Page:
Kim was finally able to submit his application that day and received a confirmation number for his claim. However, “as of now when I log in, it says my benefit is $0 and the application is still pending.” On Friday, he received an email from the state office to complete a follow-up PUA form in order to begin receiving benefits.
Until that’s resolved, Kim certifies his unemployment claim every week so that when he does start receiving payment, it will be backdated to the time he lost work due to the pandemic.
He tested the filing process again after New York updated its unemployment site and found it to be a much more streamlined system. He’s hopeful others are finding it to be a better experience than his own.
Workers who’ve gotten through start to see $600 weekly benefit
Some individuals were able to get through their state unemployment systems, especially if they filed before the March 27 passing of the stimulus bill. In some states, workers are beginning to see federal aid trickle in.
The Labor Department published guidelines on April 4 regarding Pandemic Unemployment Compensation, which provides $600 per week in federal aid on top of state-administered benefits until July 31. States were alerted they could draw from federal funding for this program starting April 7, according to The Wall Street Journal, though it will still vary by state when residents will actually start receiving boosted payments.
Yayra Hosi, 22, saw federal aid come through her unemployment benefits last week. She’s one of more than 400,000 Kentucky residents who’ve filed for unemployment with the state in the past month. Hosi was able to submit her claim on March 20 after losing her job as a waitress. Her claim was processed by late March (after passing the employer protest period), and Hosi was able to claim benefits the week after.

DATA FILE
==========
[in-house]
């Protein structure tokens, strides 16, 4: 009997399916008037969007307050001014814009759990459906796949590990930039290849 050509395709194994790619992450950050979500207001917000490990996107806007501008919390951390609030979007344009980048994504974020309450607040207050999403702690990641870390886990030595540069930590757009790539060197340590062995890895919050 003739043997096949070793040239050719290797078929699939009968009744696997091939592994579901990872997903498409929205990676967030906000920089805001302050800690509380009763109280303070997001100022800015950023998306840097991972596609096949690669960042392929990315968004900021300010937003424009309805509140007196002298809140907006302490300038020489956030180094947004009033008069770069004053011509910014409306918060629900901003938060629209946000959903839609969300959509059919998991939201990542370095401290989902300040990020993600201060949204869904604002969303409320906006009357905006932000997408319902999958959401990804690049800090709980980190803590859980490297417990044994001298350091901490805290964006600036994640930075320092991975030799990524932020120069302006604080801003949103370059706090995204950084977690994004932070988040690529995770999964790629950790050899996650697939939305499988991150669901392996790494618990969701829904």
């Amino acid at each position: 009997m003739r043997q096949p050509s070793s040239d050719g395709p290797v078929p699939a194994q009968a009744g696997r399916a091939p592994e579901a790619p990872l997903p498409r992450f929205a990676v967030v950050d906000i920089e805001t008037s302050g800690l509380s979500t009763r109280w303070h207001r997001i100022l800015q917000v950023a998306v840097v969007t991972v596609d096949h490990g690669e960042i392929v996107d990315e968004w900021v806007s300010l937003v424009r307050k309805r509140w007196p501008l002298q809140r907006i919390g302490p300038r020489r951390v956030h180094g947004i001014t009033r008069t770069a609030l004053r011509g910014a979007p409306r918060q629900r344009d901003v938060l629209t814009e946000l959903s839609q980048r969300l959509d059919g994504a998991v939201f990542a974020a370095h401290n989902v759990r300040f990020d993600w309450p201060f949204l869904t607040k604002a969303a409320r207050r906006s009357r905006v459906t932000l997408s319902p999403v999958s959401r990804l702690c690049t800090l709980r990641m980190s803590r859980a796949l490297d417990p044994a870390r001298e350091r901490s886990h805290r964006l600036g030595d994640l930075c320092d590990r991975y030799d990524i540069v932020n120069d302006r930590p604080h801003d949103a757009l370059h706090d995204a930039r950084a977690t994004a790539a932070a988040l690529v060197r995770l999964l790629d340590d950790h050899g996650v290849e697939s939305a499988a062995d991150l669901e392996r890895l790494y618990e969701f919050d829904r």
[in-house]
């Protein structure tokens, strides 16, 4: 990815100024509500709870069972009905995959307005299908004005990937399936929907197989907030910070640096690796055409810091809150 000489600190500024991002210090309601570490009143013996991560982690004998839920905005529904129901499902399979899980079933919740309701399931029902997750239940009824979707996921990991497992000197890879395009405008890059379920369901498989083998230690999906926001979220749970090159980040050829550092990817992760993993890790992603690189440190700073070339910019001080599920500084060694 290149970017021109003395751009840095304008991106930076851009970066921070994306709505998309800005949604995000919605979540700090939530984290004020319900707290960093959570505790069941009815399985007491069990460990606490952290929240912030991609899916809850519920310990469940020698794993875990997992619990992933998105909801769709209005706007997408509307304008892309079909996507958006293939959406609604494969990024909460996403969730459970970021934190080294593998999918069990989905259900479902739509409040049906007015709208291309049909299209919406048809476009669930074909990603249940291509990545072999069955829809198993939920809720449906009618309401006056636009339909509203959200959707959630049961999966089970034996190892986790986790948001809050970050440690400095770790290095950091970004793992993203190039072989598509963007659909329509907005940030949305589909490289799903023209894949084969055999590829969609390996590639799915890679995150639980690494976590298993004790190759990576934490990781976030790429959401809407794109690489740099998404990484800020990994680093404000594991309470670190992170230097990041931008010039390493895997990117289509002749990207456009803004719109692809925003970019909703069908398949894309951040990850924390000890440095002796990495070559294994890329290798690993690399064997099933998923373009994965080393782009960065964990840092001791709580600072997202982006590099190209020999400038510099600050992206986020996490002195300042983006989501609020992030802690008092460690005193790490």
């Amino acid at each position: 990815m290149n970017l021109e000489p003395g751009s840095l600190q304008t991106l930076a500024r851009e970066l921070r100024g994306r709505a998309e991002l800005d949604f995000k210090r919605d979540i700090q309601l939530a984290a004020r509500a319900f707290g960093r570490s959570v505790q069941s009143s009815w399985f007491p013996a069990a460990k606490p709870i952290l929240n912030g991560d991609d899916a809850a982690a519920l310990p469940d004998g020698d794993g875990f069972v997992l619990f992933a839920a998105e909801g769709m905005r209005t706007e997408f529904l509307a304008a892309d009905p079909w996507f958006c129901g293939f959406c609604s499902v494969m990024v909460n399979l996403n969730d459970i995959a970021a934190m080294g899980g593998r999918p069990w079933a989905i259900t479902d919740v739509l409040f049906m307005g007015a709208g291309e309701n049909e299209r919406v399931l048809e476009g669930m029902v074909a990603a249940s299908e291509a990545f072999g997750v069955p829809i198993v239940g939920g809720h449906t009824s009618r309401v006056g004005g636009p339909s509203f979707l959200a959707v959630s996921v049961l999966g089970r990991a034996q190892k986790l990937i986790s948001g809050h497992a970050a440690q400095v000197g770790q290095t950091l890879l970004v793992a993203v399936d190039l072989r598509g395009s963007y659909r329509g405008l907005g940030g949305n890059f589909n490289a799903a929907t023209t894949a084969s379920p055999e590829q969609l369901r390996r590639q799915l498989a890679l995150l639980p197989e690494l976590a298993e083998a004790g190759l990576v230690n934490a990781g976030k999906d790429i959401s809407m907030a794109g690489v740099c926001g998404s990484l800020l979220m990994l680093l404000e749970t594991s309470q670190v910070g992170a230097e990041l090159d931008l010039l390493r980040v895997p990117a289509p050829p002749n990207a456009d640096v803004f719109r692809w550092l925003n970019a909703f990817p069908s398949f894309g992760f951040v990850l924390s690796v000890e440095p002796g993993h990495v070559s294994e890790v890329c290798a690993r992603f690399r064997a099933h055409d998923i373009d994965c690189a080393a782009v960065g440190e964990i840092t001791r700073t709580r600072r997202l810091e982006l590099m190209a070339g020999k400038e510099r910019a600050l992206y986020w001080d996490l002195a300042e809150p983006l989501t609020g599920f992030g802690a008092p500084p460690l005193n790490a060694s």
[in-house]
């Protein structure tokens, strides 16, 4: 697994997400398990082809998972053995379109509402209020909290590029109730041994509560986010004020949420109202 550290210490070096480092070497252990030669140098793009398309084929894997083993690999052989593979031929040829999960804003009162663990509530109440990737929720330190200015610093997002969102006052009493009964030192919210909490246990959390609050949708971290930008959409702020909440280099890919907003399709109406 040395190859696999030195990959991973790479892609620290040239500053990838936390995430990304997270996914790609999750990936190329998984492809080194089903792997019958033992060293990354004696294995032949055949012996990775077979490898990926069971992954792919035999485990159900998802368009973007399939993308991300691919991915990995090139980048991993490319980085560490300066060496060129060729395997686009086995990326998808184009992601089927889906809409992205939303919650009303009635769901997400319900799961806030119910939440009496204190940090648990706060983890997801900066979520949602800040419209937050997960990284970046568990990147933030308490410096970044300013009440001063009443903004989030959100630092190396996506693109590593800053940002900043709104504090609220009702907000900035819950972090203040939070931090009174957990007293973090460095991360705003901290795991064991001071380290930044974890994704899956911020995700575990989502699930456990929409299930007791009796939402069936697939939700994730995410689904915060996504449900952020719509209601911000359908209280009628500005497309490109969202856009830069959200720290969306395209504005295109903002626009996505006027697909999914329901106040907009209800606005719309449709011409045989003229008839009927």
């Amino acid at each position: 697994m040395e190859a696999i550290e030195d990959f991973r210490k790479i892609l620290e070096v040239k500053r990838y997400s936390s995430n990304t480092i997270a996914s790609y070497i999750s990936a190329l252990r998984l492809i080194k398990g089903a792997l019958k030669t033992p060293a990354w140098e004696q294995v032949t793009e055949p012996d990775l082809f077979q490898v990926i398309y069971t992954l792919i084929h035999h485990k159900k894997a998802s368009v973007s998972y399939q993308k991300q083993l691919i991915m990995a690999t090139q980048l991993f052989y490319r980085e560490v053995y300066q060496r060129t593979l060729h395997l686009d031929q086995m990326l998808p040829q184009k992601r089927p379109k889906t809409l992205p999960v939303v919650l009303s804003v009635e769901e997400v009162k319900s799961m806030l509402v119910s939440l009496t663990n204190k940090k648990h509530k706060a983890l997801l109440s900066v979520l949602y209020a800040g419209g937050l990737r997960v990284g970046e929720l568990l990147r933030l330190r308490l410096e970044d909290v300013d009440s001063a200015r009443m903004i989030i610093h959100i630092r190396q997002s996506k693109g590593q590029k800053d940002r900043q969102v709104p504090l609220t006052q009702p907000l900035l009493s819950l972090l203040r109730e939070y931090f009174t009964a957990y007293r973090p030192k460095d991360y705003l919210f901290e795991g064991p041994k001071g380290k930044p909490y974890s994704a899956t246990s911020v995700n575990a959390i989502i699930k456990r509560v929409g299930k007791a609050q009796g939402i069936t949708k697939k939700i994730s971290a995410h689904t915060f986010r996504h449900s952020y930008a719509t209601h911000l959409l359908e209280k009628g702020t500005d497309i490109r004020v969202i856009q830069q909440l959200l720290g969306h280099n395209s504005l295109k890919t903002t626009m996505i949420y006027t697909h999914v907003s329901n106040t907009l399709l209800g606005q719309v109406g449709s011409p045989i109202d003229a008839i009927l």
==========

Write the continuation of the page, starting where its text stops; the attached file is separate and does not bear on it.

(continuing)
“From the day I filed to actually claiming my benefit took about 15 days,” Hosi explains. She received her first state-administered unemployment benefit on April 8 and a separate $600 federal aid check on April 11.
Hosi says she was familiar with navigating the unemployment system in Kentucky — in 2008, she helped her mother file for unemployment when she lost her job during the Great Recession.
“I’m the child of an immigrant, so I’ve always had to understand the legal jargon and super confusing wording these government websites tend to have,” Hosi says. “But for people who haven’t been in this situation before, it’s a big problem.”
She also understood based on previous experience that Kentucky pays unemployment claims on a bi-weekly basis: “It takes longer, so you have to be patient.”
Hosi says she’s glad to be through the unemployment system but worries for other workers, especially those without internet access and online resources.
“The state unemployment systems and interfaces need a huge overhaul and need to be upgraded immediately,” Hosi says. “We’ve had high unemployment before, and we should be prepared for systems to handle it, especially for the most vulnerable populations — it makes it harder for them to continue with their lives when they’re not getting paid.”